Over 90% of the decisions we make every day are unconscious. Which means those decisions will be driven by our biases: our tendencies and life experience that have shaped who we are and what we do.

In the most part this is highly beneficial, saves us time and we develop patterns of doing things that work. Then sometimes we discover that these biases are resulting in unhelpful decisions.

This is of particular concern when it comes to hiring, because we are less likely to judge someone on their ability to do the job and more likely to have our biases at play, such as whether we think the person is like us, or whether they made a good first impression – unconsciously these things will make a huge difference to how we make a decision.

Once you understand how unconscious bias works and the problems with it, how do you change your behaviour and recruit more effectively?

We have been running workshops on objective recruitment practice, including content on unconscious bias for many years, advising companies on how to interview more effectively and be more aware of where bias comes in and affects decision-making.

So what do we cover in a typical workshop?

• What is unconscious bias? An introduction to how our brains work, fast and slow systems.
• Games that highlight the fast brain and our biases, so we all see that we are all biased.
• Exploring why we have these biases, that this does not make us bad people, but it does highlight that we cannot say that only extremists are sexist, racist etc, we all have these biases to varying degrees.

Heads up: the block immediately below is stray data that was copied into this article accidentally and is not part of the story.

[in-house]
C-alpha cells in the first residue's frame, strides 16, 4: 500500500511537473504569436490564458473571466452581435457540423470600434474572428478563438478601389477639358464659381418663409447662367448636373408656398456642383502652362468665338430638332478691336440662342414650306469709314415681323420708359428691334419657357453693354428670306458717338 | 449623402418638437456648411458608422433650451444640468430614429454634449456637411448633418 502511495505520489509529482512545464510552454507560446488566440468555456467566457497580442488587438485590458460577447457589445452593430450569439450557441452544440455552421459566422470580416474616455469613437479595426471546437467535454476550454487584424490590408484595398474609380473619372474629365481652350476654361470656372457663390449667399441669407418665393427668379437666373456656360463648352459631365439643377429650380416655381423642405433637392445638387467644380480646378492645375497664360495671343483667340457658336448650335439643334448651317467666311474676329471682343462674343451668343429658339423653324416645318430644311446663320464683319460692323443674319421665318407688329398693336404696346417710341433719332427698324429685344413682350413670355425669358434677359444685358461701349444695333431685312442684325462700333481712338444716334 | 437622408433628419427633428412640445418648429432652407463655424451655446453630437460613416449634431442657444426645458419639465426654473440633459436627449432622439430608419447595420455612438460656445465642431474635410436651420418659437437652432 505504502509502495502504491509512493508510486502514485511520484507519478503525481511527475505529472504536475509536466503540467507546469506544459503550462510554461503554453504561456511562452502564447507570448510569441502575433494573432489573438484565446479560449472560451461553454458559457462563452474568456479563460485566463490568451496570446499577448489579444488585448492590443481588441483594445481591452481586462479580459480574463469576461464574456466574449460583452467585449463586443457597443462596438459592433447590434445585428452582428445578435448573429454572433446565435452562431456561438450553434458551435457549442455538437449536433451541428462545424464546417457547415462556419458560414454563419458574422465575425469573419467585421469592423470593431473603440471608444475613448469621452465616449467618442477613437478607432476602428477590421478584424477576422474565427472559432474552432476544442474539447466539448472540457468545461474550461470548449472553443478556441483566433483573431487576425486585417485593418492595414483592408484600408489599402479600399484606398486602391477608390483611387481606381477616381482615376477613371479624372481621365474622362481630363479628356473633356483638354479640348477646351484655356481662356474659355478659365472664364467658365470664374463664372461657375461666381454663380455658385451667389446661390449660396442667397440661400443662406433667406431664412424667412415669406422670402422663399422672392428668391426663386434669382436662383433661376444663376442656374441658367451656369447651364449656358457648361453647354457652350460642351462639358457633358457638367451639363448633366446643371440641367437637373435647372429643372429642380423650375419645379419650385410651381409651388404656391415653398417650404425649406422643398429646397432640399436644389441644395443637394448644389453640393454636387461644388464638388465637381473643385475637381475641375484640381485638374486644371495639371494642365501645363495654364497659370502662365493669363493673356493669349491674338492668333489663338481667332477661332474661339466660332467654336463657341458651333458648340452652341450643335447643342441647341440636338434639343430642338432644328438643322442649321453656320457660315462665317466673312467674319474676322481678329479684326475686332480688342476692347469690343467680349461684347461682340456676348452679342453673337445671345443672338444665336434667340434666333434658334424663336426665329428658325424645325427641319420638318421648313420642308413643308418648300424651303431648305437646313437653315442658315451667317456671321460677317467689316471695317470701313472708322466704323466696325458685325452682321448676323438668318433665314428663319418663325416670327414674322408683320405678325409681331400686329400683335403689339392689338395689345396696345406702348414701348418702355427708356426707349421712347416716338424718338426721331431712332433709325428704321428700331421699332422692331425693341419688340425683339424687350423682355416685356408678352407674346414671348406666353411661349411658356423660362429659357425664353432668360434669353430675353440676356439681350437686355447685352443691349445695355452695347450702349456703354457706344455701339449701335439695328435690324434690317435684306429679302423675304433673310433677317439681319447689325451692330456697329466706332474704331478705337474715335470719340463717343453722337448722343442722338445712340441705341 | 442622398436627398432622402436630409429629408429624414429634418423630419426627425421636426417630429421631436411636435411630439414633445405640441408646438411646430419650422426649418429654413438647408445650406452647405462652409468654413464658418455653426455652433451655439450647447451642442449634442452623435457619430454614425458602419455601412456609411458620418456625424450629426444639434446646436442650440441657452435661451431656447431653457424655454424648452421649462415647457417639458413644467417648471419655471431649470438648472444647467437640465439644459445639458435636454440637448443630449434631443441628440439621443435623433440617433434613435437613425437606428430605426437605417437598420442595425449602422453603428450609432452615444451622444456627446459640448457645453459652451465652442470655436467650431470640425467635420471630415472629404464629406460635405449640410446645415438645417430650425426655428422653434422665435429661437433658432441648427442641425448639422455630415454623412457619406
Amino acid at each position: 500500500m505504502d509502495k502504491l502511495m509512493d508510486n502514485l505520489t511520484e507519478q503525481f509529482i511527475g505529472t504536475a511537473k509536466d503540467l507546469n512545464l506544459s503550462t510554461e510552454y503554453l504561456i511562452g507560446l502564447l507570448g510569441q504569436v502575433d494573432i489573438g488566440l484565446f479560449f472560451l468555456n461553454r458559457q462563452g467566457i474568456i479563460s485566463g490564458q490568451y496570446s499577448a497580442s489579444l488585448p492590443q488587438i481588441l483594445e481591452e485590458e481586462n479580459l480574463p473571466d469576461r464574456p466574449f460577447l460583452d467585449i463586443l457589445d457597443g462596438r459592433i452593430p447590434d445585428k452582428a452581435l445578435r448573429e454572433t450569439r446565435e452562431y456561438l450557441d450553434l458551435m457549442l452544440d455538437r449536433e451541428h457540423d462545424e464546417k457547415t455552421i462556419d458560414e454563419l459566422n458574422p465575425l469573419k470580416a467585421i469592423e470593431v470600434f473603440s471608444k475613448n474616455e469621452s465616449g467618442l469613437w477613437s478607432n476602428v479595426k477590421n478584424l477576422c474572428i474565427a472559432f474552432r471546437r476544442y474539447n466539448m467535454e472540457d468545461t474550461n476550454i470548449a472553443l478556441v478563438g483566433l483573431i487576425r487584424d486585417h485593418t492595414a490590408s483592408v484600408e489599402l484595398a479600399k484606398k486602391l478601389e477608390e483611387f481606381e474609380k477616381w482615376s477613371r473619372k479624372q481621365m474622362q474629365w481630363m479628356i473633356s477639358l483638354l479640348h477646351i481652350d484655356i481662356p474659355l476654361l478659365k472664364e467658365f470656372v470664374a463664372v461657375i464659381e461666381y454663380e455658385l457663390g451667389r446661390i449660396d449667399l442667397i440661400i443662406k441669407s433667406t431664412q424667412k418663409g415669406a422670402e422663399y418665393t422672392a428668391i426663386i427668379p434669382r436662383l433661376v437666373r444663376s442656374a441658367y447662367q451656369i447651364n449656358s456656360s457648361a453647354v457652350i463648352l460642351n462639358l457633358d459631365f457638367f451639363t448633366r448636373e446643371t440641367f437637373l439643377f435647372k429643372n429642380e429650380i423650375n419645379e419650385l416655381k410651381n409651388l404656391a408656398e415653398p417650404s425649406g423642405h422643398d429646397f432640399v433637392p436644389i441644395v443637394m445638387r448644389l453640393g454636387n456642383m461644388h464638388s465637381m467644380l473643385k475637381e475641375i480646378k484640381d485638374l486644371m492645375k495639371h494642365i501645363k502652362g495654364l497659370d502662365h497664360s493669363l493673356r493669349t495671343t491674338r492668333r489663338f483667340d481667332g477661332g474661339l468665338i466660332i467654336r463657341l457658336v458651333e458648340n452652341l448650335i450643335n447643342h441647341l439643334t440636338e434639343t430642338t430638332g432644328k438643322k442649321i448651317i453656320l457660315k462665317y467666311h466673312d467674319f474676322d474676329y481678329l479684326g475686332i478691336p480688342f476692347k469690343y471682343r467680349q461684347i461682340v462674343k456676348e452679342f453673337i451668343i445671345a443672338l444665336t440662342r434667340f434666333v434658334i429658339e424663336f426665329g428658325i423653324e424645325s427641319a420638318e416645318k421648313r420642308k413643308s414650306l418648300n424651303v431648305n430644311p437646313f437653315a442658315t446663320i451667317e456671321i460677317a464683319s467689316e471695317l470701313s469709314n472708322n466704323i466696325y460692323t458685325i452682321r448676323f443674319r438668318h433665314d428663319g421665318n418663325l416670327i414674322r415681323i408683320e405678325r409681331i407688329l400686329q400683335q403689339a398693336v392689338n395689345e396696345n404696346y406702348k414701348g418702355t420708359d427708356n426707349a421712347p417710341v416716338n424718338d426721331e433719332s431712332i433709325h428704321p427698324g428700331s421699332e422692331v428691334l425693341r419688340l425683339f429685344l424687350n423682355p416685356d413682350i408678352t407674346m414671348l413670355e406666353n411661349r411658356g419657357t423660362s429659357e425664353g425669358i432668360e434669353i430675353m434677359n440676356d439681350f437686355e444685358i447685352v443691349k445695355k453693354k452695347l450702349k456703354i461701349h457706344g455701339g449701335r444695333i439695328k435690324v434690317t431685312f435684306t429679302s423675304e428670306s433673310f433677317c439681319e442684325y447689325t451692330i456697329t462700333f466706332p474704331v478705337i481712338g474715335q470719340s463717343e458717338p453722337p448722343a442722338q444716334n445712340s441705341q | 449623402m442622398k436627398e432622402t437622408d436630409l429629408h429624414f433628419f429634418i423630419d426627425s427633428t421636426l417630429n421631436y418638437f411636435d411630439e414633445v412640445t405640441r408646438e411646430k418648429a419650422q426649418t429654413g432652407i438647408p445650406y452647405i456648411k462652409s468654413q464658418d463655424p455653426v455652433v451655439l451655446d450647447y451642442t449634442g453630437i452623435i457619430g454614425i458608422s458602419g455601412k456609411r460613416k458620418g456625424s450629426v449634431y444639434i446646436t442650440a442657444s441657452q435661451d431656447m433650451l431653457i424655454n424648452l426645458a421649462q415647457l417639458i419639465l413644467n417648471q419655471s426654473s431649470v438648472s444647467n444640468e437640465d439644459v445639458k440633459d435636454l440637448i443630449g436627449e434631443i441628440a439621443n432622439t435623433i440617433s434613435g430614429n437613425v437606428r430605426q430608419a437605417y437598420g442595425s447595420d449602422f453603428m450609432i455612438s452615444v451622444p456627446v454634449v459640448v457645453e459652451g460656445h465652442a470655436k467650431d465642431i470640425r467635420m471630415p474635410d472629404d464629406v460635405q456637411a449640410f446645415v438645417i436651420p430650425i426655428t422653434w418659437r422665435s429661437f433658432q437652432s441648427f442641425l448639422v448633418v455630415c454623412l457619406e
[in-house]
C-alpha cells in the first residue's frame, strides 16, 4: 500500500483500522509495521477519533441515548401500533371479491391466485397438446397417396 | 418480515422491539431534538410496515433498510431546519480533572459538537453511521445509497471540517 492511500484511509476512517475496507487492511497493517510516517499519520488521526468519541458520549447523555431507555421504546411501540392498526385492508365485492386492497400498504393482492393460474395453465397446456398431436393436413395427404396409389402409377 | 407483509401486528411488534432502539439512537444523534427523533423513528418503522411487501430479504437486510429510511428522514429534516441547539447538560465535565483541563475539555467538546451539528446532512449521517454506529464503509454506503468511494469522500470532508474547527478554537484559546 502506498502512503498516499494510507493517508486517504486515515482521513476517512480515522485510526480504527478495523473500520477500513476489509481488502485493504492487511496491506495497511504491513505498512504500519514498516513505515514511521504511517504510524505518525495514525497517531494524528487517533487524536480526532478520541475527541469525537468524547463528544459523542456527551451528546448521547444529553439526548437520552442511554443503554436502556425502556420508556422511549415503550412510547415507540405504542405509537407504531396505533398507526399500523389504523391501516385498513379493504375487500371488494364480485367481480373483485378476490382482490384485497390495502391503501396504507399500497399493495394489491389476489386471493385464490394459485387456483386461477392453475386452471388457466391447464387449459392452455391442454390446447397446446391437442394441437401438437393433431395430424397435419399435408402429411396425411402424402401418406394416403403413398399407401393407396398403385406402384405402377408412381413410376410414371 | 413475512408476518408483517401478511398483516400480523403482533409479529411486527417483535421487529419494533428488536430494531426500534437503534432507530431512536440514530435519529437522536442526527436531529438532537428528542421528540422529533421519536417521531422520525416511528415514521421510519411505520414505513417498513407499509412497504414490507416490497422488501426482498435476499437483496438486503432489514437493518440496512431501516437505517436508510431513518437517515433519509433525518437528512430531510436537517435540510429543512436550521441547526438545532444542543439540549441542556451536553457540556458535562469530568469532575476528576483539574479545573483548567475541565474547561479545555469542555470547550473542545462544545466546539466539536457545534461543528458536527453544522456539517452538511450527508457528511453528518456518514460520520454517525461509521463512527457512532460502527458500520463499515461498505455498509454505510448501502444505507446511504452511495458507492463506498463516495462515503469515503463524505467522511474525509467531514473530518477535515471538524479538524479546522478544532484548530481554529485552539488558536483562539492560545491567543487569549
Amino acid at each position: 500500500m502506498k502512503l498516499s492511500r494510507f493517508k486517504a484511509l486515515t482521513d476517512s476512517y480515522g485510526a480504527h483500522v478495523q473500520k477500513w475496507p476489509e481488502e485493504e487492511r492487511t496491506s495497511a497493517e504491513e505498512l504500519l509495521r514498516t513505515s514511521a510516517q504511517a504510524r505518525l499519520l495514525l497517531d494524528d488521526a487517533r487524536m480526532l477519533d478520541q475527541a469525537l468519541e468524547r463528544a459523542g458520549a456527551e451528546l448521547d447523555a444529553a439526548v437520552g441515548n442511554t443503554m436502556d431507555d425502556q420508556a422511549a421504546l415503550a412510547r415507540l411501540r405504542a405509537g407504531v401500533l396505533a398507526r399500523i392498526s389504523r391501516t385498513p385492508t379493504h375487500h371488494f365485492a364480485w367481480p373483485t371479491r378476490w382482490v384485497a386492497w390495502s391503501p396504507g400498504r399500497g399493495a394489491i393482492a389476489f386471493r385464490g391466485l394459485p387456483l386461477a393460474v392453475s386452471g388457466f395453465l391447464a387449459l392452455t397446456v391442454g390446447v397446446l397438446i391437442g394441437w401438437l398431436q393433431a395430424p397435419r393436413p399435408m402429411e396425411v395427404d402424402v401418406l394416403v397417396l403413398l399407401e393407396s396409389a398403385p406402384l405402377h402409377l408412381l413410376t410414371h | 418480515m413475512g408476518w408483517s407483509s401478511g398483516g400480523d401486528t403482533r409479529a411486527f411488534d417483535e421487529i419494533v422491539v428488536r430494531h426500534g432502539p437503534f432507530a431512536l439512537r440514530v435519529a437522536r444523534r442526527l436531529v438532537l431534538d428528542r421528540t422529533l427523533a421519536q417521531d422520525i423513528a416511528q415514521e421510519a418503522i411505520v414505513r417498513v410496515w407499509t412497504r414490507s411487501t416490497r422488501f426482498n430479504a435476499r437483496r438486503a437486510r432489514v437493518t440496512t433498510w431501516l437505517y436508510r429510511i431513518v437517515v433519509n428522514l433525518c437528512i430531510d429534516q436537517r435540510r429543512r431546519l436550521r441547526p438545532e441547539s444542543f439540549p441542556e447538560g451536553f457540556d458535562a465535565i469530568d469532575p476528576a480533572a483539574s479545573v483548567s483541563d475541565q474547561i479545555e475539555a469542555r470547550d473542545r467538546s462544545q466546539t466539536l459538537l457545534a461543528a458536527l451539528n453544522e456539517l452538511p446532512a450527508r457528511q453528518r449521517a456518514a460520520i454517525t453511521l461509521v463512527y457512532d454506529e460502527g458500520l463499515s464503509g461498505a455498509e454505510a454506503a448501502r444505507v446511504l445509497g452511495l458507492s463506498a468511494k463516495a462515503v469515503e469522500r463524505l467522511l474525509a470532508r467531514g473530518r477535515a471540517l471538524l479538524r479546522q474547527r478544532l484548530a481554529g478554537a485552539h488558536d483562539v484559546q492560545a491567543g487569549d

• Why is bias an issue? How do our biases play out in CV screening and interviews? How could this stop us from hiring the best person for the job?
• What can we do? The power of introducing friction or any process that causes us to slow down. This moves us out of fast thinking, delays our judgement and encourages greater objectivity.
• Interview skills sessions to put this into practice.

Unconscious Bias training does not work?

You may well have read concerns about this training being ineffective and research showing that teaching bias can actually do more harm than good. That is all true.

A standalone unconscious bias workshop will provide little benefit. Building awareness alone is not enough.

That is why all of our programmes are broader than unconscious bias alone, and why we train hiring managers in how to interview more effectively: giving them the tools to address the issues caused by our natural biases.